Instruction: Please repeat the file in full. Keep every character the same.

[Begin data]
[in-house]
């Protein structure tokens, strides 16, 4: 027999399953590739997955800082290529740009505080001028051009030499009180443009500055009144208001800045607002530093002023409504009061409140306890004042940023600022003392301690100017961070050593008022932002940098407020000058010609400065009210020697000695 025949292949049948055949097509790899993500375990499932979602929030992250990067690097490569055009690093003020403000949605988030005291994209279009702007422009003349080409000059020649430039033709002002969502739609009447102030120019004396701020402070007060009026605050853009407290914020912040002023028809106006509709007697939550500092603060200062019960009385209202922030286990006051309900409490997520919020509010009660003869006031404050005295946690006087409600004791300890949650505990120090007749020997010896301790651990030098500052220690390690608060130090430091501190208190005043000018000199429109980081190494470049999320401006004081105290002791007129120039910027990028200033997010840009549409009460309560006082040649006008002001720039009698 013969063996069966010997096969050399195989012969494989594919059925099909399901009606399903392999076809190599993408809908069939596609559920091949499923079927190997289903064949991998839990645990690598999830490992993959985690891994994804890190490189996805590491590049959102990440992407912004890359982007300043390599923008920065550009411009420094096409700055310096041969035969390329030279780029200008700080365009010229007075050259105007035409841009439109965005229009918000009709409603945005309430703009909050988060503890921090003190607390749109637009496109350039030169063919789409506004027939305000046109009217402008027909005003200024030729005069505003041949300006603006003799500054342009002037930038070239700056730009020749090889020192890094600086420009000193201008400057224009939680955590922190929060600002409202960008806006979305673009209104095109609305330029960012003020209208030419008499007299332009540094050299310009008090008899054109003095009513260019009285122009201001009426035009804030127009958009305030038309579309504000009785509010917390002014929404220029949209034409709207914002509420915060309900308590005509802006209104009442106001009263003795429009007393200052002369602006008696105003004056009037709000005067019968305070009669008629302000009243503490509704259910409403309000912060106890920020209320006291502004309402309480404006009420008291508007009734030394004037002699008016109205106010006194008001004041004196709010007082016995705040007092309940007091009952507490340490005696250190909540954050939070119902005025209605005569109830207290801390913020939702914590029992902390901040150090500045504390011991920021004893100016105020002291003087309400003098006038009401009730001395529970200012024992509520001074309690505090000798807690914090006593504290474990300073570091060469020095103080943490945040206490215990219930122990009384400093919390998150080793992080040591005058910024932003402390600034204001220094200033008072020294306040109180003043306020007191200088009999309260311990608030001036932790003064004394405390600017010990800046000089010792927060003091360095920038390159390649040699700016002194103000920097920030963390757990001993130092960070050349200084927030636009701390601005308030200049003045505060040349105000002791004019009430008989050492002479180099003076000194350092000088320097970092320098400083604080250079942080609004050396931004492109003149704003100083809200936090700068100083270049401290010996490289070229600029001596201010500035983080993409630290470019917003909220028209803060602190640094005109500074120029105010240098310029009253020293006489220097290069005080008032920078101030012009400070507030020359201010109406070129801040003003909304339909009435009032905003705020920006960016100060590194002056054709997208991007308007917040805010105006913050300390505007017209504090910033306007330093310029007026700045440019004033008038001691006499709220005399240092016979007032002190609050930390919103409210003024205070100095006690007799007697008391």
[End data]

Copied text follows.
[in-house]
């Protein structure tokens, strides 16, 4: 027999399953590739997955800082290529740009505080001028051009030499009180443009500055009144208001800045607002530093002023409504009061409140306890004042940023600022003392301690100017961070050593008022932002940098407020000058010609400065009210020697000695 025949292949049948055949097509790899993500375990499932979602929030992250990067690097490569055009690093003020403000949605988030005291994209279009702007422009003349080409000059020649430039033709002002969502739609009447102030120019004396701020402070007060009026605050853009407290914020912040002023028809106006509709007697939550500092603060200062019960009385209202922030286990006051309900409490997520919020509010009660003869006031404050005295946690006087409600004791300890949650505990120090007749020997010896301790651990030098500052220690390690608060130090430091501190208190005043000018000199429109980081190494470049999320401006004081105290002791007129120039910027990028200033997010840009549409009460309560006082040649006008002001720039009698 013969063996069966010997096969050399195989012969494989594919059925099909399901009606399903392999076809190599993408809908069939596609559920091949499923079927190997289903064949991998839990645990690598999830490992993959985690891994994804890190490189996805590491590049959102990440992407912004890359982007300043390599923008920065550009411009420094096409700055310096041969035969390329030279780029200008700080365009010229007075050259105007035409841009439109965005229009918000009709409603945005309430703009909050988060503890921090003190607390749109637009496109350039030169063919789409506004027939305000046109009217402008027909005003200024030729005069505003041949300006603006003799500054342009002037930038070239700056730009020749090889020192890094600086420009000193201008400057224009939680955590922190929060600002409202960008806006979305673009209104095109609305330029960012003020209208030419008499007299332009540094050299310009008090008899054109003095009513260019009285122009201001009426035009804030127009958009305030038309579309504000009785509010917390002014929404220029949209034409709207914002509420915060309900308590005509802006209104009442106001009263003795429009007393200052002369602006008696105003004056009037709000005067019968305070009669008629302000009243503490509704259910409403309000912060106890920020209320006291502004309402309480404006009420008291508007009734030394004037002699008016109205106010006194008001004041004196709010007082016995705040007092309940007091009952507490340490005696250190909540954050939070119902005025209605005569109830207290801390913020939702914590029992902390901040150090500045504390011991920021004893100016105020002291003087309400003098006038009401009730001395529970200012024992509520001074309690505090000798807690914090006593504290474990300073570091060469020095103080943490945040206490215990219930122990009384400093919390998150080793992080040591005058910024932003402390600034204001220094200033008072020294306040109180003043306020007191200088009999309260311990608030001036932790003064004394405390600017010990800046000089010792927060003091360095920038390159390649040699700016002194103000920097920030963390757990001993130092960070050349200084927030636009701390601005308030200049003045505060040349105000002791004019009430008989050492002479180099003076000194350092000088320097970092320098400083604080250079942080609004050396931004492109003149704003100083809200936090700068100083270049401290010996490289070229600029001596201010500035983080993409630290470019917003909220028209803060602190640094005109500074120029105010240098310029009253020293006489220097290069005080008032920078101030012009400070507030020359201010109406070129801040003003909304339909009435009032905003705020920006960016100060590194002056054709997208991007308007917040805010105006913050300390505007017209504090910033306007330093310029007026700045440019004033008038001691006499709220005399240092016979007032002190609050930390919103409210003024205070100095006690007799007697008391």